3. Peasant top blouse — It gets an X because it was a major failure. I pulled the slip, I tried to make it work, but I could have fit myself and two of my children inside this thing. Onto the scrap heap!

4. Rainbow afghan — Well, I worked on it, so I’m giving it a yellow check. Sort of a provisional check mark. I made more granny squares, but I ran out of yarn for the green (and final) round of squares. I wasn’t in a position to buy more yarn for this project, so it is stuck in limbo for the time being.

5. Wheat sweater — never pulled the slip. This is one I actually want to get finished before this winter is over. It sure would be nice to have another sweater to wear.

6. Axl doll — never pulled the slip.

7. Purple sock — never pulled the slip. I am really, really tempted to just pull the whole thing off the loom and start over (there wasn’t that much on there) because I don’t remember what I was doing when I stopped working on it two (or three?) years ago.

8. Stuffed animal dress — Finished! And blogged!

9. Embroidered wool baby booties — Finished! And blogged!

So, five out of nine projects were addressed in some way or another. That’s not a terrible showing, I guess, but I was hoping for better from myself. I think my crafting goal for this year will be stashbusting, mostly in the fabric realm. I have yards and yards of fabric that was purchased with garments in mind and have just never gotten around to sewing them. I could have a pretty nice wardrobe if I’d just sit down and do it! My yarn stash needs busting of some sort, but most of what I have there is a leftover hodge-podge that doesn’t readily lend itself to much of anything. I could populate an amigurumi jungle, I guess. I dunno. We’ll see what I do with that.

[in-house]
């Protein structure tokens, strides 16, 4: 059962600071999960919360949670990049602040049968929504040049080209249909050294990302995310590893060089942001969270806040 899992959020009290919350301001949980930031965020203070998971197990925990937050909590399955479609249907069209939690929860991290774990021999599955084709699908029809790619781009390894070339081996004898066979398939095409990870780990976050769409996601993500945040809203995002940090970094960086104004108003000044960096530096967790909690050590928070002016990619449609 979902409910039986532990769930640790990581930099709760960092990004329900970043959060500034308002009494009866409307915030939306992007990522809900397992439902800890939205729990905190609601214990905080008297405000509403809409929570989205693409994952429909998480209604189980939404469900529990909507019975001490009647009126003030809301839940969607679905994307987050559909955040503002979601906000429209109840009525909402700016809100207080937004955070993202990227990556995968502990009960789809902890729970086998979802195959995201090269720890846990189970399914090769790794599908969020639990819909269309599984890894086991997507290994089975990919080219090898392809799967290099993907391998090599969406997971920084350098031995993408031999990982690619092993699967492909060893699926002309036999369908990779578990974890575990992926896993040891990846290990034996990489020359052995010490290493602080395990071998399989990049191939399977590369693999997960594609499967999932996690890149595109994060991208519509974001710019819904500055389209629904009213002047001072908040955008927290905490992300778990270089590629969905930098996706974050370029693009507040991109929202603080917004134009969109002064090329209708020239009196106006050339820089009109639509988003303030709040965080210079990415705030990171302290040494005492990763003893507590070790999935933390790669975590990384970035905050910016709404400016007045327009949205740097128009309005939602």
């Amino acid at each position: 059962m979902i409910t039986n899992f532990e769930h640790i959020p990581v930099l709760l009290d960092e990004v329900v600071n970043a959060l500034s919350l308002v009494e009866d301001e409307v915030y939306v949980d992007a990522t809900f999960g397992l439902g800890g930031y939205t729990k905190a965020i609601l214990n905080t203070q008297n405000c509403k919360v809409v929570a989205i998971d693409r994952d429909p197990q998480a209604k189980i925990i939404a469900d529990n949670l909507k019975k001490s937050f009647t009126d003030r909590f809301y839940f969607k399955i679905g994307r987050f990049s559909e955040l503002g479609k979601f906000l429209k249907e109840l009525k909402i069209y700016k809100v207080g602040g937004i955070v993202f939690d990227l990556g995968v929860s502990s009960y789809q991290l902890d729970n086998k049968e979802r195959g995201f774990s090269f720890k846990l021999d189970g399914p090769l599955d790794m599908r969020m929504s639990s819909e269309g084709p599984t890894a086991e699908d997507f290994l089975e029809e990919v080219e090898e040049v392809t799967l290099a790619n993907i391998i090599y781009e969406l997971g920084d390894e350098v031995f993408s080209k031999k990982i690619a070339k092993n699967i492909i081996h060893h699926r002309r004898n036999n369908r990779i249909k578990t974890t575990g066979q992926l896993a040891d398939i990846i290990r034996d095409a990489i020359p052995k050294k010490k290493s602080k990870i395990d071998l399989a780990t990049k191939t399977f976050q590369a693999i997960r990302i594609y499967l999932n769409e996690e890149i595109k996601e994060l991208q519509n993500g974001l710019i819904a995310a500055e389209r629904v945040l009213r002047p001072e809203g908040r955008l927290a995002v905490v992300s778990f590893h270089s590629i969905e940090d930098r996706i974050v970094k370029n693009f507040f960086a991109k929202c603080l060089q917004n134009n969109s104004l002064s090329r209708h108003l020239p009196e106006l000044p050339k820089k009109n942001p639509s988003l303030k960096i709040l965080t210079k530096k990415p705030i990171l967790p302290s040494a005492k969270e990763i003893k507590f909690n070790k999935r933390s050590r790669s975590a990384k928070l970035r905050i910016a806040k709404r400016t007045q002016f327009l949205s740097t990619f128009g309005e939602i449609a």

January is already looking swamped, project-wise, so I’m predicting that it won’t be until at least the end of February before I pull another UFO slip. How do I get swamped? A few different things — I have a couple of “commissions” that I need to tackle; needs within my own family arise (e.g. Konik needs new mittens; I promised a new skirt to Granota months ago, etc, etc.); also, there are always things to be repaired (and frankly, I’m not so good about getting to those). The good news is, I should have plenty of things to write about! The standing question is, will I find the time? Stay tuned to find out.

December 31: celebration

It’s low-key here, but this is big stuff to the kids — eating sausage, crackers, and cheese in the living room while watching a movie! We’ll have our traditional strawberry floats later tonight!

IMG_6644And, in the spirit of celebration, here is the sign that Konik made for his bedroom door. The party was supposed to have taken place on Christmas day (Christmas music, dancing, and confetti, he said), but we all kind of forgot to attend (he also forgot to remind us). But he still has the sign up and it’s just too adorable.

IMG_6542Go and party well and wisely! Happy New Year!